There have been long-term declines in the LIS across the world, particularly since the Global Financial Crisis (GFC) (Karabarbounis & Neiman, 2014; Piketty, 2018; Stansbury & Summers, 2020). This has led to concerns about growing inequality and whether the benefits of economic growth are being widely shared.
Most studies of the LIS in Aotearoa New Zealand have focused on the period since the 1970s, showing a long period of decline in the labour share through to the early 2000s, followed by a period of recovery (Bridgman & Greenaway-McGrevy, 2018; Conway et al., 2015; Reddell, 2017) until declining again from 2009. In contrast, Partridge & Wilkinson (2019) argued that the decline halted in 1991, after which the LIS again trended upwards. Bertram & Rosenberg (2022) and Rosenberg (2017) took a longer-term perspective, showing that the declines since the 1980s followed a long period of increasing LIS in the post-war period. The long-term picture places the current LIS at higher than it was 80 years ago, but lower than it was in 1981.
Bridgman & Greenaway-McGrevy (2018) attributed the decline since the mid-1980s to the decline in public sector employment as government trading enterprises were corporatised as part of public sector reforms. Bertram & Rosenberg (2022) tackled the apparent lack of impact of the Employment Contracts Act 1991 on the falling labour share. They found that a decline in real wage rates coincided with a rise in employment and reversal of high unemployment, which peaked at 11% in the year to March 1992. When the employment rate is considered, there was a statistically significant structural break in that year. This is consistent with significant reductions in employee bargaining power and social supports (which occurred in the same period). Allan & Maré (2022) found evidence of significant economic rents using firm-level data from 2002–2018 and found that economic rents accrue primarily to owners of capital rather than to labour.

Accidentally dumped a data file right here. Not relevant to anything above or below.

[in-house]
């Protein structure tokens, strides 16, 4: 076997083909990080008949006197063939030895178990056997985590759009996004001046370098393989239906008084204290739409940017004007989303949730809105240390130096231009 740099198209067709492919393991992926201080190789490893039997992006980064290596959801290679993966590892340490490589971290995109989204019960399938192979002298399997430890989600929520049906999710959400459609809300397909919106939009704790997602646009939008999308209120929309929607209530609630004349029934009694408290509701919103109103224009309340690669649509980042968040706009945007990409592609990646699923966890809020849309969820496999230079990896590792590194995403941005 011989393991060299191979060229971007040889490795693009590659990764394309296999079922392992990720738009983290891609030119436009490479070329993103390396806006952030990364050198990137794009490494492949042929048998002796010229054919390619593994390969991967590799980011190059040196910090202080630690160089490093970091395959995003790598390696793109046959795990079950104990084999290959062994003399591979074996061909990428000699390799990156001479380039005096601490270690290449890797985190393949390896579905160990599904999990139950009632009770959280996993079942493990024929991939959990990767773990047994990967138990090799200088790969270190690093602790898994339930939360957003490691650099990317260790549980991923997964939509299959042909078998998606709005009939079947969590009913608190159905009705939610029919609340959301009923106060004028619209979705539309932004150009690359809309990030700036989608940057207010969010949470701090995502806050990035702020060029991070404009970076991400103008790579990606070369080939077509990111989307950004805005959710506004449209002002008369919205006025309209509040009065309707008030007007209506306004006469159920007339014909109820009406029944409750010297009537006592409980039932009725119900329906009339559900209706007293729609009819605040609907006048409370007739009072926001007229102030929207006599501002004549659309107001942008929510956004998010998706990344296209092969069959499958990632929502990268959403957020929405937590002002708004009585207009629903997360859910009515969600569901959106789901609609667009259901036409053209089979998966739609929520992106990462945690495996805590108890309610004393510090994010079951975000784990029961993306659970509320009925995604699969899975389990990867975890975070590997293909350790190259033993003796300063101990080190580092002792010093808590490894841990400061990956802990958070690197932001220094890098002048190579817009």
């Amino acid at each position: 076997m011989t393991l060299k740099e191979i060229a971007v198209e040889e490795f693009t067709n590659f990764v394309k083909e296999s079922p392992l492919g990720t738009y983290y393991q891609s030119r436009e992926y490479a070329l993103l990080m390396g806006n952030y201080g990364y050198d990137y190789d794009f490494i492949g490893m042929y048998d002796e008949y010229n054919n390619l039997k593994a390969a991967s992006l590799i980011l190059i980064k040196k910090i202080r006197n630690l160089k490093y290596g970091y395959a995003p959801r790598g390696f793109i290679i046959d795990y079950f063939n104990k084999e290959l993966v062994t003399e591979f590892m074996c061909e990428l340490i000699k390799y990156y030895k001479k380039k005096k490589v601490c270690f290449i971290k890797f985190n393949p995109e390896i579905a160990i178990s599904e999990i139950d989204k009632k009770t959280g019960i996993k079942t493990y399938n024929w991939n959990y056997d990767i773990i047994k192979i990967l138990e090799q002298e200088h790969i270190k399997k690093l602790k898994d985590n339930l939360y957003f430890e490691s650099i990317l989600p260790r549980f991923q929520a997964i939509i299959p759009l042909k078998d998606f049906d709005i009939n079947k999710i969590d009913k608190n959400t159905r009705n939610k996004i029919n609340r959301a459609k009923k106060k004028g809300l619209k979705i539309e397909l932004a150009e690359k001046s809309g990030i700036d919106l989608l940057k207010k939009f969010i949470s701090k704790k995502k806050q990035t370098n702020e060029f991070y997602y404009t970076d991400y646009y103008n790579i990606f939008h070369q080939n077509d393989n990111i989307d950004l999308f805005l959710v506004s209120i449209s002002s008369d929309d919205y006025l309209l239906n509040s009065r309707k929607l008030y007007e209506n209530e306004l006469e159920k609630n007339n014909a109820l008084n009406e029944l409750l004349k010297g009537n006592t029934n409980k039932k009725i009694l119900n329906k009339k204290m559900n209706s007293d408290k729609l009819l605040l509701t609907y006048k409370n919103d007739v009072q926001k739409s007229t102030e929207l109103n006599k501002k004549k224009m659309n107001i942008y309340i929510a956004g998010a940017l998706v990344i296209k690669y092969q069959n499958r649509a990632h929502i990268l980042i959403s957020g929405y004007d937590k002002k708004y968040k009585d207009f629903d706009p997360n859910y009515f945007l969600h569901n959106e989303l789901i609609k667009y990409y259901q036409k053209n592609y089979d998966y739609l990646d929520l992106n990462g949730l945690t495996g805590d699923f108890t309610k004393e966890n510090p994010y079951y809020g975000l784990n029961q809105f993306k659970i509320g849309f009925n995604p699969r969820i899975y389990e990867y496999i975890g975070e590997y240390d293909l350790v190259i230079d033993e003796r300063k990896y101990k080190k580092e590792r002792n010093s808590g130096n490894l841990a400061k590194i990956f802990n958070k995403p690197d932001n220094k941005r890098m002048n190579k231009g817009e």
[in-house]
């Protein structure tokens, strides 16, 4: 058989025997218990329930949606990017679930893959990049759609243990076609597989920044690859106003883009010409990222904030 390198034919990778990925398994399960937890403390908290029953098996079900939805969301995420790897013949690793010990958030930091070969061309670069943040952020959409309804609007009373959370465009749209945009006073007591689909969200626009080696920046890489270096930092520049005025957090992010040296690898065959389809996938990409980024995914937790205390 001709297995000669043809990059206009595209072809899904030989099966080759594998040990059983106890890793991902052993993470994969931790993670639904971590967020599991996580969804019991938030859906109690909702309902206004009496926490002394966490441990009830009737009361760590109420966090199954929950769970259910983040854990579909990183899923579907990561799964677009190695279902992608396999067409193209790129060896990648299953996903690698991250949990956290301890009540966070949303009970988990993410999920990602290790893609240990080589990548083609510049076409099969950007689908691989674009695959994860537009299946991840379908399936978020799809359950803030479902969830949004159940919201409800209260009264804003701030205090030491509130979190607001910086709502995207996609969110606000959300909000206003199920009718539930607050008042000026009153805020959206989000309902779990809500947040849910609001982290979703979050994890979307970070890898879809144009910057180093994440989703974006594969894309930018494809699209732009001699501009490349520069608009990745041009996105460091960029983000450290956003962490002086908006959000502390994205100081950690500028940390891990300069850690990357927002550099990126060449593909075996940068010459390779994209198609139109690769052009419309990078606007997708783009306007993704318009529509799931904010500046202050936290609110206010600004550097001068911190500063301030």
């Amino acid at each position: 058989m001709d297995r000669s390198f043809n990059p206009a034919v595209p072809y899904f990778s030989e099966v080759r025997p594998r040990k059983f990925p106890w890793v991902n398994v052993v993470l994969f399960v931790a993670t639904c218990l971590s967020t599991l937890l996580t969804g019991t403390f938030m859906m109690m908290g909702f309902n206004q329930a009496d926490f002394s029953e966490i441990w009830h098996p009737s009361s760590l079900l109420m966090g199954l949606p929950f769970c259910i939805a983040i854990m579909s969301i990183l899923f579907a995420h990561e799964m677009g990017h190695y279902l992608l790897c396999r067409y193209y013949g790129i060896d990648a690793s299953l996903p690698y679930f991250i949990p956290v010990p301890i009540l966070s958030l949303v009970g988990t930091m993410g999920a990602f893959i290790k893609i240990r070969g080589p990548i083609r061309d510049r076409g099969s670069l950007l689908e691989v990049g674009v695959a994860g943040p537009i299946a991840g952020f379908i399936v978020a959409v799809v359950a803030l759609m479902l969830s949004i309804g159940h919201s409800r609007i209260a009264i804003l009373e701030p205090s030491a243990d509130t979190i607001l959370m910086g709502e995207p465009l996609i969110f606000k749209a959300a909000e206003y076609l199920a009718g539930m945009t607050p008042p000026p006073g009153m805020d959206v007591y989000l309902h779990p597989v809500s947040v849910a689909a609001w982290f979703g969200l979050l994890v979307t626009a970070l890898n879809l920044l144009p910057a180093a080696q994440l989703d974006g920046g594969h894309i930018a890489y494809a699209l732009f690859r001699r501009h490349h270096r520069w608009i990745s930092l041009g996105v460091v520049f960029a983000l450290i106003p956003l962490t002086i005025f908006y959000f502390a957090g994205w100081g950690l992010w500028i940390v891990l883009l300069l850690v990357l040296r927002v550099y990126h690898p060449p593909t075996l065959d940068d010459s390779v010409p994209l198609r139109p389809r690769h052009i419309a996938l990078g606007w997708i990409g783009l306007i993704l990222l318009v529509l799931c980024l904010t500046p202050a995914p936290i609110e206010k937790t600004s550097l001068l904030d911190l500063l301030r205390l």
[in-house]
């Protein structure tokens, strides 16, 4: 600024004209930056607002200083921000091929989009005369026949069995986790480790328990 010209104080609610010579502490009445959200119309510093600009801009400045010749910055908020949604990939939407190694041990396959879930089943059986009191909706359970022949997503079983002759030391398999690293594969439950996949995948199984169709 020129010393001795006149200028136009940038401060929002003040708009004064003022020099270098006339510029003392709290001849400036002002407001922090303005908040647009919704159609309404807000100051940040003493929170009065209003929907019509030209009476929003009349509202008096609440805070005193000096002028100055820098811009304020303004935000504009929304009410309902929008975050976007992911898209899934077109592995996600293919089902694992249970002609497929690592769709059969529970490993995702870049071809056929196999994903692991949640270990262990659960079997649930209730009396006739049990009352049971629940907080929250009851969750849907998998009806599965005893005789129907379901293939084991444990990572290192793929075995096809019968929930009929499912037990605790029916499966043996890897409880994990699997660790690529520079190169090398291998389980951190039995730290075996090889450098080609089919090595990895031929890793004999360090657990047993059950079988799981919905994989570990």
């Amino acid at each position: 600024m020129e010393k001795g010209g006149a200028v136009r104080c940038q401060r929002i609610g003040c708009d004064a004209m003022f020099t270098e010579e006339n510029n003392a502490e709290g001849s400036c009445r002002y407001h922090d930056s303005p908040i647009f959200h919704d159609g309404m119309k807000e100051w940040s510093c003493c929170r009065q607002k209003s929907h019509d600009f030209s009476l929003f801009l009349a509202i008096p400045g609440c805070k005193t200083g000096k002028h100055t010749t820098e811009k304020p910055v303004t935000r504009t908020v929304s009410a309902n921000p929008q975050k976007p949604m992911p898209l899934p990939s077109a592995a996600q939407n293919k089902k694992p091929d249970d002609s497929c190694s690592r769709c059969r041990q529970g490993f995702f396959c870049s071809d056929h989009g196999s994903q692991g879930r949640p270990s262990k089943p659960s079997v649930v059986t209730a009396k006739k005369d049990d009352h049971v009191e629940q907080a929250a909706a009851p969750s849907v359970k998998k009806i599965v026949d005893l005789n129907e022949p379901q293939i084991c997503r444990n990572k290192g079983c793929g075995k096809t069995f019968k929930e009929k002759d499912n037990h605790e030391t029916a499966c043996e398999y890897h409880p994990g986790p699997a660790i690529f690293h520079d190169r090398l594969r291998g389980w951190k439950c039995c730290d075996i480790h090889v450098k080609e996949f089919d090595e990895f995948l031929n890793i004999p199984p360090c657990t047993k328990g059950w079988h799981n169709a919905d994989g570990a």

Recent developments have enabled sophisticated decompositions of the changes in the labour share. For example, Karabarbounis & Neiman (2019) found that half of the decline in the global labour share can explained by the shift away from labour caused by the decrease in the relative price of investment goods (such as information technology). Barkai (2020) found a falling capital income share, but this was more than made up by rising pure profits which he considered to be the primary explanation for the fall in the US labour share. Finally, De Loecker et al. (2020) found rising average economic rents since the 1980s are due not to firms raising their profit shares, rather, they are due to the reallocation of economic activity to more profitable firms (in what has been called the rise of “superstar firms”) (Autor et al., 2020).
A decline in the LIS is not necessarily evidence of falling material living standards at the lower end of the income distribution. Indeed, in many countries, mean wages have been rising, but median wages have been stagnating. This implies an increase in inequality within the labour share. Evidence suggests that this is due to a mixture of increasing returns to skills and allocation of labour to high-productivity firms, rather than the LIS declining in the average firm (Autor et al., 2020). There have been a vast array of reasons given for this, from the decline of unionism to increased use of robots (Grossman & Oberfield, 2022).
If productivity growth is fast enough, real wages could still be rising at a reasonable pace, even when the LIS is falling. This may be preferable to an economy in which the LIS is constant because real wages and productivity are both stagnating. On the other hand, growing inequality could lead to social consequences and resistance to change – which itself can hold back productivity growth.